By Karen DeYoung
Washington Post Staff Writer
Saturday, September 18, 2010; 3:48 AM
Despite discouraging news from Afghanistan and growing doubts in Congress and among the American public, the Obama administration has concluded that its war strategy is sound and that a December review, once seen as a pivotal moment, is unlikely to yield any major changes.
This resolve arises amid a flurry of reports from outside experts and former officials who are convinced that the administration's path in Afghanistan is unsustainable and its objectives are unclear. Lawmakers from both parties are insisting that they be given a bigger say in assessing the war's trajectory.
The White House calculus is that the strategy retains enough public and political support to weather any near-term objections. Officials do not expect real pressure for progress and a more precise definition of goals to build until next year, with the approach of a July deadline President Obama has set for decisions on troop withdrawals and the beginning of the 2012 electoral season.
"The fundamentals are in the place where they should be," a senior administration official said. Any adjustments will be akin to "moving the rabbit ears around a little bit to get better reception," he said. "I don't think we'll be changing the channel come December."
Administration officials hope that acceptable, if not perfect, parliamentary elections in Afghanistan this weekend will buttress their case. Over the next three months, they say they expect measurable military progress in five areas outlined for Obama this week by Gen. David H. Petraeus, the U.S. commander in Afghanistan, according to several officials authorized to discuss the situation on the condition of anonymity.
Those areas include the elimination of Taliban sanctuaries outside the city of Kandahar and continued targeting of senior and mid-level insurgent leaders by U.S. Special Operations forces, an increase in the disappointing number of Taliban fighters brought into a government reintegration scheme, the development of newly authorized local defense forces, and improvement in the capabilities of Afghanistan's national security forces.
The State Department has its own metrics, which include counting the number of development projects and newly installed local officials, but "that doesn't tell their effectiveness," another official said.
When Obama announced his strategy and additional troop deployments last December, the administration told Congress it would take what Defense Secretary Robert M. Gates called a "hard look" at whether it was working at the one-year mark. Gates later said officials would be seeking "enough evidence to demonstrate, if you will, the proof of concept . . . that we're headed in the right direction."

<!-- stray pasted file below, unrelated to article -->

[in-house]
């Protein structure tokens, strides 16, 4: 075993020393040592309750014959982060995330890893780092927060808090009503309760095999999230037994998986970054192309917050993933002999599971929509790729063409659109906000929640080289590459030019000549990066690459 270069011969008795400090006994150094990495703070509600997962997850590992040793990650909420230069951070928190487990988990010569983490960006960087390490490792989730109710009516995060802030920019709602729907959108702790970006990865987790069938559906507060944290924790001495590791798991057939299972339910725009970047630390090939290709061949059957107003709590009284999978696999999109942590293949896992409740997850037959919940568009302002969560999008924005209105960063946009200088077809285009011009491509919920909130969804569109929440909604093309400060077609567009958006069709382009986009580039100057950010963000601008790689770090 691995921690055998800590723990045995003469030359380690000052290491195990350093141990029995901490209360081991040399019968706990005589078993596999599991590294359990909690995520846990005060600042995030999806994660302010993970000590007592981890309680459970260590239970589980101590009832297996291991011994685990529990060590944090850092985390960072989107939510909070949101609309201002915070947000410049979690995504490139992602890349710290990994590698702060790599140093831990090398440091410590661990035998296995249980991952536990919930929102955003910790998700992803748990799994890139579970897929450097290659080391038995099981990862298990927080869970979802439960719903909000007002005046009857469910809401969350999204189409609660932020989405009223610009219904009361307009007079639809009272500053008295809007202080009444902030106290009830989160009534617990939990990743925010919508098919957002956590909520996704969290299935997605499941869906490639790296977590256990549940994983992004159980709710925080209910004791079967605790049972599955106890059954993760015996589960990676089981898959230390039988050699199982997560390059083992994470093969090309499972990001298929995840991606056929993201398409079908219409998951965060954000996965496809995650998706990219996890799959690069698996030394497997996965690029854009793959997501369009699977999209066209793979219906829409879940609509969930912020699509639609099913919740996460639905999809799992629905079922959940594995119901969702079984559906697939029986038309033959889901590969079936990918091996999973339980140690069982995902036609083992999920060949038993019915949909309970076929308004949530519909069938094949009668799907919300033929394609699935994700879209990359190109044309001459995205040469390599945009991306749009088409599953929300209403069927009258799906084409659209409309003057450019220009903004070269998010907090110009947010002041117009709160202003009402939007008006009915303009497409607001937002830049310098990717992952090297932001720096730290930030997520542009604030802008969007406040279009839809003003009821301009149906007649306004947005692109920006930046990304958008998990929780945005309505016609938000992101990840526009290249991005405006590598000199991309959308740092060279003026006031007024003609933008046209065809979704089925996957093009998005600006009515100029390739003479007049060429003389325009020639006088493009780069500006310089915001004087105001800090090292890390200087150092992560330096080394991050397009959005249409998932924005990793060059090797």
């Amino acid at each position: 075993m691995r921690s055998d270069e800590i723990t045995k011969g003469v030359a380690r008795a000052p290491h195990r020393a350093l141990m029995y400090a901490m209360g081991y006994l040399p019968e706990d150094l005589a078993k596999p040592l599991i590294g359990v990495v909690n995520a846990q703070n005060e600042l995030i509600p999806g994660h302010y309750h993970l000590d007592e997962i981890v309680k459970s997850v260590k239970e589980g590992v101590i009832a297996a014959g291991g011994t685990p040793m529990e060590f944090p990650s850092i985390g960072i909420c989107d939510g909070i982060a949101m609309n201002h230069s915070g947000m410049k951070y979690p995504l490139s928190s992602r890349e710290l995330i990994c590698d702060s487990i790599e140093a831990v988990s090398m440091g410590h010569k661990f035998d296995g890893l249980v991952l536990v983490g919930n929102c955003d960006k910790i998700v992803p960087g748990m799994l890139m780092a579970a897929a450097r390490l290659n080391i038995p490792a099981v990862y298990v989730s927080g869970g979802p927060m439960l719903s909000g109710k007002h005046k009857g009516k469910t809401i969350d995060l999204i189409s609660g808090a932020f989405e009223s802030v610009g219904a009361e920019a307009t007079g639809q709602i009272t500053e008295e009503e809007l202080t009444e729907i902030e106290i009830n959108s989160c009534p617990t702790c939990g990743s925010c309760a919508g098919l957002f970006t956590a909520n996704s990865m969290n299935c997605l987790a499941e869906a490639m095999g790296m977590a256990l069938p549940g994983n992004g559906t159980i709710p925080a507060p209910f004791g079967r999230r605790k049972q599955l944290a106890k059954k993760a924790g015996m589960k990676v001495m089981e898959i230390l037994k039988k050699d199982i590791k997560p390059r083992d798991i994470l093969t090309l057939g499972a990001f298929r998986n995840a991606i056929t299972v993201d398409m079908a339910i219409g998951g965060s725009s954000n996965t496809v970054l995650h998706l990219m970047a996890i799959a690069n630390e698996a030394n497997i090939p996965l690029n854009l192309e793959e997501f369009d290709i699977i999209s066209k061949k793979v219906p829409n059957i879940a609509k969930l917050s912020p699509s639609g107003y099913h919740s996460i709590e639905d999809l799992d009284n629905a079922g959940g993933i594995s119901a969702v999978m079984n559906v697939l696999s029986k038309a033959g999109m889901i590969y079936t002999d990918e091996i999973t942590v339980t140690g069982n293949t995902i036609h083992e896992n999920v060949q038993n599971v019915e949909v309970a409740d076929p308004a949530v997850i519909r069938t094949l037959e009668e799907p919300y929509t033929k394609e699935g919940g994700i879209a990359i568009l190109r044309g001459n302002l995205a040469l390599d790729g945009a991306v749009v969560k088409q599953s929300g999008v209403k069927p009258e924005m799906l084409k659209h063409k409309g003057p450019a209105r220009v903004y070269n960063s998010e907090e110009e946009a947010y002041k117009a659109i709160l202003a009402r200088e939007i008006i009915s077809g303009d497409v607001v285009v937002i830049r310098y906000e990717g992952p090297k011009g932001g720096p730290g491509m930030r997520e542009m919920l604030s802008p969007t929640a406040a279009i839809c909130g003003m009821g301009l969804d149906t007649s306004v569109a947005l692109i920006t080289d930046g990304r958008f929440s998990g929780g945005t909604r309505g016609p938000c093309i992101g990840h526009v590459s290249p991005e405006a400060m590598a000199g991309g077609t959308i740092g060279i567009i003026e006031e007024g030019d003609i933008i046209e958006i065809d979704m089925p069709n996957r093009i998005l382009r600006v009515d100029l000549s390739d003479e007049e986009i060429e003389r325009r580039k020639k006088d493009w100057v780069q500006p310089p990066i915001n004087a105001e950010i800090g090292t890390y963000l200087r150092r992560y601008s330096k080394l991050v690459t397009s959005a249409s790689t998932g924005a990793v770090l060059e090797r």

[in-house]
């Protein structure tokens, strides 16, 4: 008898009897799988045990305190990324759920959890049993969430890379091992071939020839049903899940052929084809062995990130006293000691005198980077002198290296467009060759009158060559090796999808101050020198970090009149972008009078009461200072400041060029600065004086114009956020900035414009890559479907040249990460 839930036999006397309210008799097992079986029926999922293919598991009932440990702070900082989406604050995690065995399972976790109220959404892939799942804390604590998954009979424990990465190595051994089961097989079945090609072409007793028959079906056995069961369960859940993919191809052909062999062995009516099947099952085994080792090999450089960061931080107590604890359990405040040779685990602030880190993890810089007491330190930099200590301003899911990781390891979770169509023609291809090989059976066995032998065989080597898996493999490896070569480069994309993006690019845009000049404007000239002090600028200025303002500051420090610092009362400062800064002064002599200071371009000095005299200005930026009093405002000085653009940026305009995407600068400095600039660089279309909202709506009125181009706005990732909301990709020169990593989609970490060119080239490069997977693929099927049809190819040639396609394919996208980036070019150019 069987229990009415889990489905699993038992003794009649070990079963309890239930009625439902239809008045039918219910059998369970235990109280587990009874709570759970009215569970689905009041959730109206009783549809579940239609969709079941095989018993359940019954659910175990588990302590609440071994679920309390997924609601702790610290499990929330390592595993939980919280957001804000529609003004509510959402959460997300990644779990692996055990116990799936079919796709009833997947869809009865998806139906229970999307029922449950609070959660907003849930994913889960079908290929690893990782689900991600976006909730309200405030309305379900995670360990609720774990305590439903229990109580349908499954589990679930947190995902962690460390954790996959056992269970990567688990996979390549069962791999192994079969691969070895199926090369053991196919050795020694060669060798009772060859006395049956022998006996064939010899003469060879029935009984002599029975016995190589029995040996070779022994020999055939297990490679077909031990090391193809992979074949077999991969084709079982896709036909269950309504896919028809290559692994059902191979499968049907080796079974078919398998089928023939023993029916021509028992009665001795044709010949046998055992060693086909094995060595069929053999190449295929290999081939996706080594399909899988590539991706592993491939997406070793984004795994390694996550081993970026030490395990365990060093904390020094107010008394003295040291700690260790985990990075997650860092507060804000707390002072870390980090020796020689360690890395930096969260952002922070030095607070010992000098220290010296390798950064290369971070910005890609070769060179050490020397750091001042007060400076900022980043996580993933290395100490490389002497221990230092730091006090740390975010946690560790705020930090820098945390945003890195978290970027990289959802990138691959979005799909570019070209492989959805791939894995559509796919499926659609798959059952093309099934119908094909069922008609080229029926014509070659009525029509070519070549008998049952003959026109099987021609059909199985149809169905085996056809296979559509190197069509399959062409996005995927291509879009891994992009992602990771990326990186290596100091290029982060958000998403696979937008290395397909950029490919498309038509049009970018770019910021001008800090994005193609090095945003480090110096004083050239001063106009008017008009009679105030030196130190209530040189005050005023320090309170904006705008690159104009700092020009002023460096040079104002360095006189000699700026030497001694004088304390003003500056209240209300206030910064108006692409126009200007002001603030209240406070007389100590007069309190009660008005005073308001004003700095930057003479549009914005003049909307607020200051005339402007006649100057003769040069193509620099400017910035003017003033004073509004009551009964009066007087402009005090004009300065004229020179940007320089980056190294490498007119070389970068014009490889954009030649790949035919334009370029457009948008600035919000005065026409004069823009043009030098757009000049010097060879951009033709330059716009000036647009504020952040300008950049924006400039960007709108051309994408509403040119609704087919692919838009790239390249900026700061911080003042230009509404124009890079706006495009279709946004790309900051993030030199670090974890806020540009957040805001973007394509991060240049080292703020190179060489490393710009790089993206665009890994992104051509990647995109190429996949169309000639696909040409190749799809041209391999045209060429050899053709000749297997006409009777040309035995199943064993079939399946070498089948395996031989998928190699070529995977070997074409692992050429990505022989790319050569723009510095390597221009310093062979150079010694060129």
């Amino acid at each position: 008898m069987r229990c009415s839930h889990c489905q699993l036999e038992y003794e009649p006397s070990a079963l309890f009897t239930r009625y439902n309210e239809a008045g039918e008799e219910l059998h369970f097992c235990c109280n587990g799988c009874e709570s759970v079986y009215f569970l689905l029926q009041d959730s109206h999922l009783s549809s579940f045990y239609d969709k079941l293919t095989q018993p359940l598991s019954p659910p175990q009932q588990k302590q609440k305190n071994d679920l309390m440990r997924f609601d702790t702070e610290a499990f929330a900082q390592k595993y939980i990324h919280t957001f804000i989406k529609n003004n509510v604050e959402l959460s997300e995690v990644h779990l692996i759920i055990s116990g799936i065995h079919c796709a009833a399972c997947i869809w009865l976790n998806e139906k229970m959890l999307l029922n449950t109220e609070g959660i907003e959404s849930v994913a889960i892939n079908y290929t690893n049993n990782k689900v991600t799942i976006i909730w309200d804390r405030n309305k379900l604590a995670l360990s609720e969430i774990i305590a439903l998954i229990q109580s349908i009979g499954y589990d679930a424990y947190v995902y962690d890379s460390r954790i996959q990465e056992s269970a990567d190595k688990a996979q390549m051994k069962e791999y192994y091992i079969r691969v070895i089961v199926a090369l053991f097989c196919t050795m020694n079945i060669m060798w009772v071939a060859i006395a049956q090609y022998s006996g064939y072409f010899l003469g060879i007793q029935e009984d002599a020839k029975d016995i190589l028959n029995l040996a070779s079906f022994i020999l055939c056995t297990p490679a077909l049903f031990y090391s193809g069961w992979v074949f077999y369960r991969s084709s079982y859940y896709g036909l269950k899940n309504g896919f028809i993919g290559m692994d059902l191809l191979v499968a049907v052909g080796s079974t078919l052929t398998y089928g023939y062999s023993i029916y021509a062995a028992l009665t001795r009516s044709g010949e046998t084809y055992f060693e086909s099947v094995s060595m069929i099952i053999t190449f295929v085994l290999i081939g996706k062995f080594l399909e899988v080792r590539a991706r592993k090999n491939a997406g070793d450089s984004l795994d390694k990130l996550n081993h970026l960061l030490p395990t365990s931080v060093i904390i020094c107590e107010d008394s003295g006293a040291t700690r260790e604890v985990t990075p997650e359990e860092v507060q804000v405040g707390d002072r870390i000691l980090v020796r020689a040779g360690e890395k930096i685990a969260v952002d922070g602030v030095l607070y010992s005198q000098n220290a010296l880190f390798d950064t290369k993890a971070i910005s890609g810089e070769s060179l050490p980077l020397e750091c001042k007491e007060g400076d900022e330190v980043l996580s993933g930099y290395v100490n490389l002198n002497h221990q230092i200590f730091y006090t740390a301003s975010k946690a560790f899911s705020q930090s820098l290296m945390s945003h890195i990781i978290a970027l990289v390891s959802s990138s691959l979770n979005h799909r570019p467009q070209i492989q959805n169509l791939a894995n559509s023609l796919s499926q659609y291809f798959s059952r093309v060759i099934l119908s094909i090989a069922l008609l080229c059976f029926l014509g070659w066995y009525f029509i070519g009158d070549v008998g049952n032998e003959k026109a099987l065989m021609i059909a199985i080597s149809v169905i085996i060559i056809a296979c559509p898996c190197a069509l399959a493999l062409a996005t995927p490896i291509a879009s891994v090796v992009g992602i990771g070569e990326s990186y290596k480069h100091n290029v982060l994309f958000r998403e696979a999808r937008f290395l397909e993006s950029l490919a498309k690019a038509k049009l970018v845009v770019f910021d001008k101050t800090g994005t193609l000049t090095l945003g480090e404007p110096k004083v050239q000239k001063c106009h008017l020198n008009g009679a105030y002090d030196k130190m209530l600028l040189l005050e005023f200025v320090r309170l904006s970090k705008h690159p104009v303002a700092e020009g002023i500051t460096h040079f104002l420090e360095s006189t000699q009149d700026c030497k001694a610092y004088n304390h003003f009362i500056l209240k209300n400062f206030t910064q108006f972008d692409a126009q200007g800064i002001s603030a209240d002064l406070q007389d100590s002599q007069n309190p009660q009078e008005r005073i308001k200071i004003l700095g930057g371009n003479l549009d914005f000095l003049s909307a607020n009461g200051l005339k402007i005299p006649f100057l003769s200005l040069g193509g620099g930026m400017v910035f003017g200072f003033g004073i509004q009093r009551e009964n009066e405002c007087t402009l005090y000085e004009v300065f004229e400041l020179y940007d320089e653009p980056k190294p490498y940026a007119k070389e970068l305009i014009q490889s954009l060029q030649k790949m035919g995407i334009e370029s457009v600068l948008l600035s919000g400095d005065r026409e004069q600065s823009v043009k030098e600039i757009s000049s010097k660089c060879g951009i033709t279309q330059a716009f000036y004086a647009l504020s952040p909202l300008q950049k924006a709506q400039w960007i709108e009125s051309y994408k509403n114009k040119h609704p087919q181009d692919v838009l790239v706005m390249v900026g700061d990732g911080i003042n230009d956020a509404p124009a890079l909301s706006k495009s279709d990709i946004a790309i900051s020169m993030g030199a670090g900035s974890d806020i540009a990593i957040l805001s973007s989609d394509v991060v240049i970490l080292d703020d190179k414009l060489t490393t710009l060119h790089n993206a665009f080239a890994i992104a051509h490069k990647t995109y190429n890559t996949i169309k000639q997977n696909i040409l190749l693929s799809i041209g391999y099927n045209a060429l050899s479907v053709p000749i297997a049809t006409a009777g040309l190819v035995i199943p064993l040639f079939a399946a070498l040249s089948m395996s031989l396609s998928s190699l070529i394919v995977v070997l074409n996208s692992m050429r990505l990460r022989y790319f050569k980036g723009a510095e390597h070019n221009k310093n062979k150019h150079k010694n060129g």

Beneath the administration's outward calm, nerves have been frayed this summer by the slow pace of military operations and paucity of uncontested gains against Taliban forces. Reports of Afghan government corruption have been unrelenting, as has the climb in U.S. casualties. Troop deaths have more than doubled since Obama took office - more than 330 this year by early September - along with the size of the U.S. force.
At a Monday meeting with his senior national security advisers, Obama displayed "particularly acute impatience" at "really astounding" casualty figures that are far higher than what was anticipated at the beginning of the year, the senior official said.
The near-collapse of the country's leading bank and President Hamid Karzai's attempts to stop U.S.-backed prosecutions of allegedly corrupt senior Afghan officials have overshadowed what the administration sees as signs of progress, the official said. Not only have the controversies opened the door to congressional efforts to condition funding, "you can't fit them into a story that explains to the American people why we're on a path to fulfill our goals," the senior official said.
At Monday's White House meeting, officials debated whether efforts to stop corruption and graft at every level of Afghan governance have become counterproductive to the overall U.S. mission. In what would amount to a substantive but undeclared, change in strategy, the administration has begun to delineate which elements of the anti-corruption campaign are "mission critical," and which are simply too hard.
The issue, the senior official said, is determining "what amount and what type of corruption feeds the Taliban and undercuts our capacity and any Afghan government's capacity to govern" versus what is culturally "endemic" in Afghan society. Senior officials, including Obama, have publicly insisted the United States is not trying to create "Shangri-la" or "Switzerland" in Afghanistan. The goal, they say, is a stable society that will not permit al-Qaeda to reestablish its presence there.